Disgraceful Piers Morgan slams BBC staff pitchfork mob as Michael Vaughan steps down
Dan Walker confronts Michael Vaughan with old tweets
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Piers Morgan has slammed the BBC after Michael Vaughan stepped down as a cricket pundit for the broadcaster following accusations of racism. Piers claimed Vaughan was a victim of the “bully-boy actions from a BBC staff pitchfork mob”.
Piers insisted the former England captain had fallen prey to cancel culture following his decision to step down from his BBC pundit role.
In view of his 7.9 million followers, the Talk TV star tweeted: “Absolutely disgraceful that a BBC staff pitchfork mob have forced this decision with their bully-boy actions.
“Vaughan’s been found guilty of nothing, vehemently denies racism”.
“This is cancel culture at its worst,” he added.
He was responding to Vaughan’s statement, issued yesterday, where he explained he was stepping down “for the time being”.
The 47-year-old had been suspended by the BBC after being implicated in the Yorkshire scandal, whereupon Azeem Rafiq made allegations of racism and called the sport “institutionally racist”.
Rafiq apologised in November for sending anti-Semitic messages to another cricketer more than ten years ago.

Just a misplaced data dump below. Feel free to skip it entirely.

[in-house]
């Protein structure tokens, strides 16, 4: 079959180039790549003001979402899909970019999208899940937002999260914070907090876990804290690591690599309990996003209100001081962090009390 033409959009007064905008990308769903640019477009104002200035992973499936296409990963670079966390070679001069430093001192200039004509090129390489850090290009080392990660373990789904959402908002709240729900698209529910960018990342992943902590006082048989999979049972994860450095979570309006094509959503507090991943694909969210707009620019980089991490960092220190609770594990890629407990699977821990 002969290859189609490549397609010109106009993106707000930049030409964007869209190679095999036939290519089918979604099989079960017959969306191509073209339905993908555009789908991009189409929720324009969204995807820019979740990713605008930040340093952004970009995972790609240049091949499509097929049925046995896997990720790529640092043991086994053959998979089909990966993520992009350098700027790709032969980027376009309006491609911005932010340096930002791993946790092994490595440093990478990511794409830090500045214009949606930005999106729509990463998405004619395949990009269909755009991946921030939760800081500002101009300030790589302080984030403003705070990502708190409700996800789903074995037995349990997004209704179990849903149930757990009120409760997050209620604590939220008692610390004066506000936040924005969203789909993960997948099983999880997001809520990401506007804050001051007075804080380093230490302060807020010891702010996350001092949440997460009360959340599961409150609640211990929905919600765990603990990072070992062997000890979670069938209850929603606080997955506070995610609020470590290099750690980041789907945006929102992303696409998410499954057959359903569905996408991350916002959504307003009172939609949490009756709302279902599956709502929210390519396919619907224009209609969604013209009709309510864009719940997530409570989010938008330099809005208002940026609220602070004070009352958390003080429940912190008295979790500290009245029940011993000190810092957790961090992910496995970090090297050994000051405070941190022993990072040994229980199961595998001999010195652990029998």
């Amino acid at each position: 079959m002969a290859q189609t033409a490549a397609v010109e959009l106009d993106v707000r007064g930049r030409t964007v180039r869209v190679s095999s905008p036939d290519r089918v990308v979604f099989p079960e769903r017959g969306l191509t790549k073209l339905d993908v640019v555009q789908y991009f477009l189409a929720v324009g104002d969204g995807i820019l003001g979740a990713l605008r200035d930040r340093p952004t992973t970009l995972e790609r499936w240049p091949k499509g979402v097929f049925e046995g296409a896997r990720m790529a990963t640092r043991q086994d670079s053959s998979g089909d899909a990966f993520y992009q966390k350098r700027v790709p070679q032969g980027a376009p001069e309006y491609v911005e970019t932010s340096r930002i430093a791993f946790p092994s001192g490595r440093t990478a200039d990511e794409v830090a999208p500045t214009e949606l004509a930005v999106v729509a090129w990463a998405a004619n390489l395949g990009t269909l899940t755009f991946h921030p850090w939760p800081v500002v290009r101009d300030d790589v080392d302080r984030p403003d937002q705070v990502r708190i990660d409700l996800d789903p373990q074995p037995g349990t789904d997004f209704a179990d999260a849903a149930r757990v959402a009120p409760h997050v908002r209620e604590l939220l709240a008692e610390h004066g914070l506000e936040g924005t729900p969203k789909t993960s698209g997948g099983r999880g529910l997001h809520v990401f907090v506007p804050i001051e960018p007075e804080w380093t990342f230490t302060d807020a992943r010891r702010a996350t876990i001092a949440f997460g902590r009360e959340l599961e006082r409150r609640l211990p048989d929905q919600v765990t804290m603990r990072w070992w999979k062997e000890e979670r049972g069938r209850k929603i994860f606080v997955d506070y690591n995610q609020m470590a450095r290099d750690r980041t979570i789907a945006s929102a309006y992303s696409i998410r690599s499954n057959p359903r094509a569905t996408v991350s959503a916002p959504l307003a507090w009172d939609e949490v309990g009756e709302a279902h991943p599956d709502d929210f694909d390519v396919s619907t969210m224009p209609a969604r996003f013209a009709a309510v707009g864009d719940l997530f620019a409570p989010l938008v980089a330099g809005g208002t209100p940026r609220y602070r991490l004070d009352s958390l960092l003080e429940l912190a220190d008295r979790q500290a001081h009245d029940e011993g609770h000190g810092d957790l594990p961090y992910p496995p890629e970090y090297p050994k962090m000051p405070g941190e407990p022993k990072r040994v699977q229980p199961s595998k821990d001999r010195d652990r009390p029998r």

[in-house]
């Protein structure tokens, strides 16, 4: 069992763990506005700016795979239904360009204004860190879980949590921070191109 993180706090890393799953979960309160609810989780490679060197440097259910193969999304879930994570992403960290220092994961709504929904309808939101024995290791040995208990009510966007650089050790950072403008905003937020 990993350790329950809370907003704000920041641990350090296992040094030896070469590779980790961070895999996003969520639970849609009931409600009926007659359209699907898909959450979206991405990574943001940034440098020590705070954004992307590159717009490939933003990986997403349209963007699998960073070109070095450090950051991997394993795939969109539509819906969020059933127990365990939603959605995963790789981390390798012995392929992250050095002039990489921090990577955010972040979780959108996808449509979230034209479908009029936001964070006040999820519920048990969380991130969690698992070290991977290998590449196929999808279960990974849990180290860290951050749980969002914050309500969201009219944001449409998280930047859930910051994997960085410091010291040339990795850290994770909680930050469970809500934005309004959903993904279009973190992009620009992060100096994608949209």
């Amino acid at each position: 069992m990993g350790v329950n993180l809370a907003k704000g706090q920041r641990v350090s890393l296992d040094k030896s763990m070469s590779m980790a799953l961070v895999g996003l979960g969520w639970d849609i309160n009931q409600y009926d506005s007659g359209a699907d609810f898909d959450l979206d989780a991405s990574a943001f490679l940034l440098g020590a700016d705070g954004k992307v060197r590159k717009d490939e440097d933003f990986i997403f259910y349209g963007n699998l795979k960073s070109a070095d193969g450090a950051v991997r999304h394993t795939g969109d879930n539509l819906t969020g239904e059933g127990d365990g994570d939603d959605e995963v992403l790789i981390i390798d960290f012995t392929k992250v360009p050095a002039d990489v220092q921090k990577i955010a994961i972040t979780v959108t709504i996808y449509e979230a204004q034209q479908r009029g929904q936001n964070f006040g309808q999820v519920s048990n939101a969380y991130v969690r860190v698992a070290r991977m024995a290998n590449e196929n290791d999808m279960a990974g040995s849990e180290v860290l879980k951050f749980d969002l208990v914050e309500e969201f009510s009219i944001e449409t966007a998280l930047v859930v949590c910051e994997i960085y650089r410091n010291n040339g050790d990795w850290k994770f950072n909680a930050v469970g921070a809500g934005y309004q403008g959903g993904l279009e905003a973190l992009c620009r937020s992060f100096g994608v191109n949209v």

Vaughan has been accused of making a racist comment to a group of Asian players, which he denies.
He and six others were charged by the England and Wales Cricket Board earlier this month, and some members of staff at the BBC raised concerns about him still fronting coverage for the channel.
In a statement on social media, Vaughan said: “On numerous occasions, I have put on record my views on the issues concerning YCCC.
“It is always regrettable when commentary on matters off the field take the focus away from what’s happening on the field.
“In view of the ongoing dialogue on the subject, I have taken the decision to step back from my work with the BBC for the time being.
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“The key driver for this is my concern for the wellbeing of my family members and my wish to protect their family life. “Stepping back temporarily is also in the interests of the game and I hope that it will minimise any difficulties for my work colleagues.”
The BBC has since issued a statement of its own, reading: “Following conversations with Michael Vaughan we’ve accepted his decision to step away from our cricket coverage.
“This is a decision we respect and understand. Michael remains under contract to the BBC.”
A joint letter from BBC Sport’s BAME Group and the 5 Live Diversity Group asked that the institution acknowledge how “damaging, embarrassing and unsettling” it was to have Vaughan cover the cricket while the investigation against him was ongoing.
Disciplinary hearings will take place in September.
The BBC declined to comment when contacted by Express.co.uk.
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